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I have written a program where the user inputs a regular expression and a replacement string, and the program will search through a set of files and do the replacements.

The user is allowed to use backreferences in the replacement string (to refer to capture groups in the regex). The part of the program I would like you to consider is the sub routine substitute_regex_backref below that searches a input string (for example the contents of a file) and does the replacements:

#! /usr/bin/env perl

use feature qw(say);
use strict;
use warnings;

my $old_str = '$1B<$ <hello> $> aba B<$ <kk> $>$1';
my $str = $old_str;
my $regex = qr'B<\$ <(.*?)> \$>';
my $replace = 'I<\$1$1\$1>';

(my $cnt, $str) = substitute_regex_backref( $str, $regex, $replace );

say "Old string: '$old_str'";
say "Number of replacements: $cnt";
say "New string: '$str'";

exit;

#
#
# ($num_substitutions, $new_str) =
#     substitute_regex_backref( $str, $regex, $replace )
#
#
# This sub routine is based on a stackoverflow.com answer
# by username Kent Fredric, see http://stackoverflow.com/a/392649/2173773
#
# Replace all occurences of $regex in $str with $replace.
# Returns number of replacements and the new string.
#
# The $regex input is assumed to be a regex quoted string. For example:
#  my $regex = qr/A simple (\w+) example/;
#
# The replacement string $replace is allowed to have backreferences:
#   Example: $replace = "a $1 b"
# "$1" is here treated as a backreference. It corresponds to capture group number 1
# in the $regex string.
#
# The replacement string $replace can also have backslash escaped dollar signs,
#  Example:  $replace = "\$1 a $1 b" 
# Such escaped dollar signs should be replaced by
#  a literal '$' (and not treated as a backreference) 

# Note: This subroutine was written to avoid using the ee modifier technique:
#   $var =~ s/$find/$replace/ee;
# which has sequrity risks if the $replace string comes from user input.
#
sub substitute_regex_backref {
    my ( $str, $regex, $replace ) = @_;

    # First obtain an array @m of matches
    my @m = $str =~ /$regex/g;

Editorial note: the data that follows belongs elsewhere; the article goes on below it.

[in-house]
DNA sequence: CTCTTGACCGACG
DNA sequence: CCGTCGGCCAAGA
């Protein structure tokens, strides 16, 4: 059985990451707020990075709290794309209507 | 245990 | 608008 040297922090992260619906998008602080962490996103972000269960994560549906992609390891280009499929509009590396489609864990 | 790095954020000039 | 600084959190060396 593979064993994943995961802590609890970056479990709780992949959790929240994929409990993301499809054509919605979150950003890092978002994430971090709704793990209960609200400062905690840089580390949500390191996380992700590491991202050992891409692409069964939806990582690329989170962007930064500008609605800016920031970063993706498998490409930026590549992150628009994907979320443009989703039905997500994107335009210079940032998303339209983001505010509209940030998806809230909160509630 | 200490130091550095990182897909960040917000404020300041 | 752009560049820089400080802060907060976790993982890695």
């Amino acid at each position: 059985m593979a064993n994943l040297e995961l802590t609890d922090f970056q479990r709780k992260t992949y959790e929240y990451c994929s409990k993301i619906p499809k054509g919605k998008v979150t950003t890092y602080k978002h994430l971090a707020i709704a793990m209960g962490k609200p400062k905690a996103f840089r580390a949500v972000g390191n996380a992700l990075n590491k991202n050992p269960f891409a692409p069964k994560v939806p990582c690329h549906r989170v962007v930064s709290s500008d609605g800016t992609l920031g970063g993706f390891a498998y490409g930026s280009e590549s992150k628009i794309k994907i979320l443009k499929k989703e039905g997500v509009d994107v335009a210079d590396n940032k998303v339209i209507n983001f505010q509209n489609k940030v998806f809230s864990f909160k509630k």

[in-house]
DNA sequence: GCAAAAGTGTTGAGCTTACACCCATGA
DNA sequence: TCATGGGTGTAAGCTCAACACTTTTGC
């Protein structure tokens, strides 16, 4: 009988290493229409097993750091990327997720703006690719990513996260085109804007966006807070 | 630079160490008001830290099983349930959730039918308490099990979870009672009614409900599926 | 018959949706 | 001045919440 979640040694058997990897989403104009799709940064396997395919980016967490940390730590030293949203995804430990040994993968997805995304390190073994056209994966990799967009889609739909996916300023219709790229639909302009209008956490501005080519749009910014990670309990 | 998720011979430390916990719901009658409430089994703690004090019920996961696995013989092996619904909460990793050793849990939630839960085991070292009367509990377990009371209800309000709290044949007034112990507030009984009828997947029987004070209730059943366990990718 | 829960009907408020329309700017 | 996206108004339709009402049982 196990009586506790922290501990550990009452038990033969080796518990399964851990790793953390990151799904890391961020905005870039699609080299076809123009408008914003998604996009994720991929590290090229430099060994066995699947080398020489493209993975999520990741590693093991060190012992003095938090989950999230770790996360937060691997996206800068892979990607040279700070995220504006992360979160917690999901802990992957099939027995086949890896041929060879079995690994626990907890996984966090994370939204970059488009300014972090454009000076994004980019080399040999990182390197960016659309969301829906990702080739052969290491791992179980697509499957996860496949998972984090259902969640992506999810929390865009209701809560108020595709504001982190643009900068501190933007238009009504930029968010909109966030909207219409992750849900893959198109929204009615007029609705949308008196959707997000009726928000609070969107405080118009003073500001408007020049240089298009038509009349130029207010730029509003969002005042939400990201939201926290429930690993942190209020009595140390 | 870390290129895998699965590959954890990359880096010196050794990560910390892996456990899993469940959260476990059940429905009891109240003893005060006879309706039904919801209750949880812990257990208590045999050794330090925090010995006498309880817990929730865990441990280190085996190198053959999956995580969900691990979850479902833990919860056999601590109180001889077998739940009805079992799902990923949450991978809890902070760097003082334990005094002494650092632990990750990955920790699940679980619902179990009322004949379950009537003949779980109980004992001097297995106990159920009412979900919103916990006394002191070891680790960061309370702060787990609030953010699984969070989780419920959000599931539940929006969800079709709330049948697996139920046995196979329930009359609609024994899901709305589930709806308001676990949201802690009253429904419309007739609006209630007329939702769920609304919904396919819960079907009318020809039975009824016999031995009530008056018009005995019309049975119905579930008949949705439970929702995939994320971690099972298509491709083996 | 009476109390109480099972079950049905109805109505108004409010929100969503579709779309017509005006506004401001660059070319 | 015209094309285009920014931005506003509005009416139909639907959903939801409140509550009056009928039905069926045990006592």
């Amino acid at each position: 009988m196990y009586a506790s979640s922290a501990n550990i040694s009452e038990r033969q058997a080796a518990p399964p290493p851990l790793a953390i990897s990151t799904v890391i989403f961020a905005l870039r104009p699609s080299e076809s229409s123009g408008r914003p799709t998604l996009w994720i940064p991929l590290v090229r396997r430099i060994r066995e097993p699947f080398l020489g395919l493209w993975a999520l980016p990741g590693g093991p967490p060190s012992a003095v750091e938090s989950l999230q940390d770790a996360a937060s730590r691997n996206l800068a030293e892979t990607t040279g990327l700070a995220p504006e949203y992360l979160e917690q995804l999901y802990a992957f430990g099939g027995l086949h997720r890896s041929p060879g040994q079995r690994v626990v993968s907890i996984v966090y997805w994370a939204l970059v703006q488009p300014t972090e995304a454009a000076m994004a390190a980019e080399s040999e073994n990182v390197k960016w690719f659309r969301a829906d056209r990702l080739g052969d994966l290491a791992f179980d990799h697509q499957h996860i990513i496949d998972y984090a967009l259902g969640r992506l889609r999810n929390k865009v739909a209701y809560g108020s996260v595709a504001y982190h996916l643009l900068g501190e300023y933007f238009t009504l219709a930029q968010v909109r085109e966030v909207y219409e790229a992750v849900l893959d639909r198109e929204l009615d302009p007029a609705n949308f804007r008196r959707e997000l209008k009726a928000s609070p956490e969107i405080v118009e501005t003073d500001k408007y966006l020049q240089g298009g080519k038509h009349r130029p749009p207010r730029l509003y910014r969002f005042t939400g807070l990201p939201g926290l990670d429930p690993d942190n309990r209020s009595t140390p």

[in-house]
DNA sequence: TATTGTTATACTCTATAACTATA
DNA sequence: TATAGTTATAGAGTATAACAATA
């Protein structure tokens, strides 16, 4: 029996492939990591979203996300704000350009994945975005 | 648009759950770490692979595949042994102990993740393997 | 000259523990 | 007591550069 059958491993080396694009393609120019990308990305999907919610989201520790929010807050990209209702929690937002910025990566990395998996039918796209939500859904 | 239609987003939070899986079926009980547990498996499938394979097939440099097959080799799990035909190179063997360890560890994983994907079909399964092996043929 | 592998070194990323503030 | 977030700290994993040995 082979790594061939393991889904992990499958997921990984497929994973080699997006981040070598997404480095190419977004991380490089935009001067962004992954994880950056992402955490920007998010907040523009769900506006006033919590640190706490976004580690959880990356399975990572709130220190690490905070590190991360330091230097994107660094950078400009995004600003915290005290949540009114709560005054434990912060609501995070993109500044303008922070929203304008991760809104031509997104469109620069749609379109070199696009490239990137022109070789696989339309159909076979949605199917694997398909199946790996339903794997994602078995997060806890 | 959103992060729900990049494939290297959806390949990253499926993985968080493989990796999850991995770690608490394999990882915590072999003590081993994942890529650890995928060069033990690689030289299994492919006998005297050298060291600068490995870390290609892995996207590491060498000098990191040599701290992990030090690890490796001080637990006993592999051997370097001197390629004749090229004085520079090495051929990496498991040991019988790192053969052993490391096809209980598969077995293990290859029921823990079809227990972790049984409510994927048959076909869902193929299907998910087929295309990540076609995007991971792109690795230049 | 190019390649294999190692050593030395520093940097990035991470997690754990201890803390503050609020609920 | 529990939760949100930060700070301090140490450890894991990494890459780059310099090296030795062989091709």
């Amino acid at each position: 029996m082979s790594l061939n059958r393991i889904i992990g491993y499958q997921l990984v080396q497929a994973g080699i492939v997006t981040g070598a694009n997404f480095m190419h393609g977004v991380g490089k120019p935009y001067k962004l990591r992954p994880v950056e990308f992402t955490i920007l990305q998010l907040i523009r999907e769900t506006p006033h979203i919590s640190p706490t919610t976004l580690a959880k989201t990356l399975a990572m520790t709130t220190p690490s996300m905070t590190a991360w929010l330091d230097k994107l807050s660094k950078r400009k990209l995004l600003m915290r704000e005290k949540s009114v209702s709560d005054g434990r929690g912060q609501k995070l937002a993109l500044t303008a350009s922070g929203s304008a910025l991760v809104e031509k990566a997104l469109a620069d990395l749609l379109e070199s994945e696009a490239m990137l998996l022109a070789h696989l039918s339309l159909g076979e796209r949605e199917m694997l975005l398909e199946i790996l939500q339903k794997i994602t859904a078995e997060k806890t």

if (@m == 0) {
        return (0, $str);
    }
    my $special_character_seq = "\x41\x42\x43\x44";

    # Remove any dollar signs from $str
    $str =~ s/\$/$special_character_seq/g;

    # If $regex contain escaped dollar signs (to be treated as
    # literal dollar signs), we need to replace
    # them with $special_character_seq since we have removed all
    # dollar signs in the previous line
    $regex =~ s/\\\$/$special_character_seq/g;

    # Do the replacement, but dollar signs in the $replace variable
    # are left as literal dollar signs 
    $str =~ s/$regex/$replace/g;

    # Replace backslash escaped dollar signs with special string
    $str =~ s/\\\$/$special_character_seq/g;

    # use "reverse" function to cope with mixed one- and two-digit back references
    # For example, $12 should be dealt with before $1, in order to avoid confusion.
    for( reverse 0 .. $#m ){ 
        my $n = $_ + 1;
        my $val = $m[$_];

        # Replace "$n" with the value of capture group
        $str =~ s/\$$n/$val/g;
        }
        # Reinsert all literal dollar signs:
        $str =~ s/$special_character_seq/\$/g ;
    return (@m + 0, $str); 
}

Any comments and suggestions are appreciated. I am especially concerned with the use of the $special_character_seq variable, if it is necessary or how to avoid using it..

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1
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This is incredibly hackish and broken code. Input that contains the magic substitution string (ABCD) will lead to incorrect output, and no steps to guard against this were taken. Even worse, the documentation is misleading since it uses double-quoted strings.